Friday, December 7, 2012

Hooked on SCANDAL and Its Juicy Political Intrigue

OMG! Scandal shot President Grant!

Okay, that was last week. And if you watch Scandal, you know that I'm not talking about Ulysses S. here. This is President Fitzgerald Grant, played by Tony Goldwyn, someone I've always thought was handsome, but... Kind of opaque. If you're just catching up with Tony Goldwyn, I will tell you that my view of him was formed by his performances as Neil Armstrong in From the Earth to the Moon, the bad guy in Ghost and Goren's brother in Law & Order: Criminal Intent, a lot of episodic TV (Without a Trace, The L Word, Frasier, L.A. Law, Murphy Brown, etc.), and most recently, playing slimy boss Sheldrake in the Broadway company of Promises, Promises. My feeling? Always hot, but kind of cold.

In Scandal, Tony Goldwyn is not cold. Not. Not. Not. Let's just get that out of the way. Goldwyn has been steaming up the small screen with Kerry Washington, who plays Olivia Pope, his former press secretary and a professional "fixer" who makes problems go away. The two fell in love and major lust when she was part of the crew running his presidential campaign, and they've had a really hard time keeping their hands off each other, in some very sexy scenes played out over the fifteen episodes of Scandal aired so far. The temperature rose even higher in last night's "Happy Birthday, Mr. President" episode that flashed back to some pivotal events in the Fitz-Liv relationship. Let's just say their method of writing a State of the Union speech is a little unorthodox.

Olivia may be a fixer, but for President Grant, she causes a whole lot of problems. He's already a mess, since, you know, he's President, he's married, his wife, the manipulative Mellie (Bellamy Young) is pregnant with "America's child," he has a scheming, ambitious, double-dealing VP (Kate Burton), and he only got elected because of a voting fraud conspiracy involving his chief of staff, Cyrus (Chicago's Jeff Perry, doing a terrific number as a Machiavellian politico), along with Olivia, Mellie, a Supreme Court Justice and a powerful business tycoon not above taking out whole office buildings to cover up his evil deeds.

As nosy folks get closer to uncovering the voting fraud, more people get mowed down. The stakes got even higher last week when shots rang out outside a presidential birthday bash, felling Fitz and his post-Olivia press secretary, played by Keiko Agena, AKA Gilmore Girls' Lane Kim. Fitz is clinging to life in the hospital, but Britta/Lane the press secretary didn't make it. Did Hollis, the billionaire pulling everybody's strings, call in a hit? Was it Mellie, tired of playing second fiddle to Olivia when it comes to Fitz's affections? Could the assassin really have been Huck, the scary, messed-up former spy on Olivia's payroll? What about the crazy Vice President, Bible-thumper Sally Langston, who pulled an Alexander Haig and told everybody she was in charge before the keys were out of the ambulance ignition? And what about poor Britta/Lane? Was she the real target in this assassination attempt because she knew something she shouldn't have about the rigged voting machines in Defiance, Ohio?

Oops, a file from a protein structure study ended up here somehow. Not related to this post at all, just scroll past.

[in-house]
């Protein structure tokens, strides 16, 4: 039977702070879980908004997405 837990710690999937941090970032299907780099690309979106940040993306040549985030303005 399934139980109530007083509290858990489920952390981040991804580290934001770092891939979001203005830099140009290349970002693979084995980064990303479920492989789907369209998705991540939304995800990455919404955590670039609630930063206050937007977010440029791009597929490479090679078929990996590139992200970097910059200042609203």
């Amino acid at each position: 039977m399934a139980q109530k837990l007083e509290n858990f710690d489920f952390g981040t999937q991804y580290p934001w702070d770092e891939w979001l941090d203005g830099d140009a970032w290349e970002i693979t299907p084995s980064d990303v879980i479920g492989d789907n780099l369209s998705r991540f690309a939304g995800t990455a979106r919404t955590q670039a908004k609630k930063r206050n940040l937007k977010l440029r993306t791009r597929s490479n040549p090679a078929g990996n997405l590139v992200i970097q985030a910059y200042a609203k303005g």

There's at least one more episode this year -- next week's "Blown Away" is billed in some places as the fall finale, but IMDB has another one, "One for the Dog," also listed for 2012 -- but you can pretty much bet we're not going to get answers to any of these questions anytime soon. Scandal creator/executive producer/writer Shonda Rhimes has shown with Grey's Anatomy that she knows her way around a cliffhanger, that she's not afraid to pile up a body count, and anybody and everybody is expendable. I'm figuring Olivia has to be around for there to be a show since she's at the center of it, but even President Grant could get taken out if Rhimes think there's more drama to be had with him out of the picture (or maybe with his brain preserved in a jar floating on a boat in the Potomac, like all the old conspiracy theories about Lincoln and Kennedy). That's part of what makes the show so addictive -- there's real suspense there as you wonder who might be in the next body bag.

I don't think I've ever been hugely interested in political thrillers, but the soapy aspects of Scandal make it very attractive to me. Well, that and Tony Goldwyn. It doesn't hurt that Olivia's other boyfriend is played by Norm Lewis, the Broadway star who lit up Sondheim on Sondheim with his amazing performance of "Being Alive."

You can catch full episodes at ABC if you want to catch up, plus there are some fun (free) podcasts available at iTunes for extra tidbits of info. After watching the episodes and listening to the podcasts, you'll definitely need to be there next week for "Blown Away," scheduled to air December 13, 2012, at 9 pm Central time. 

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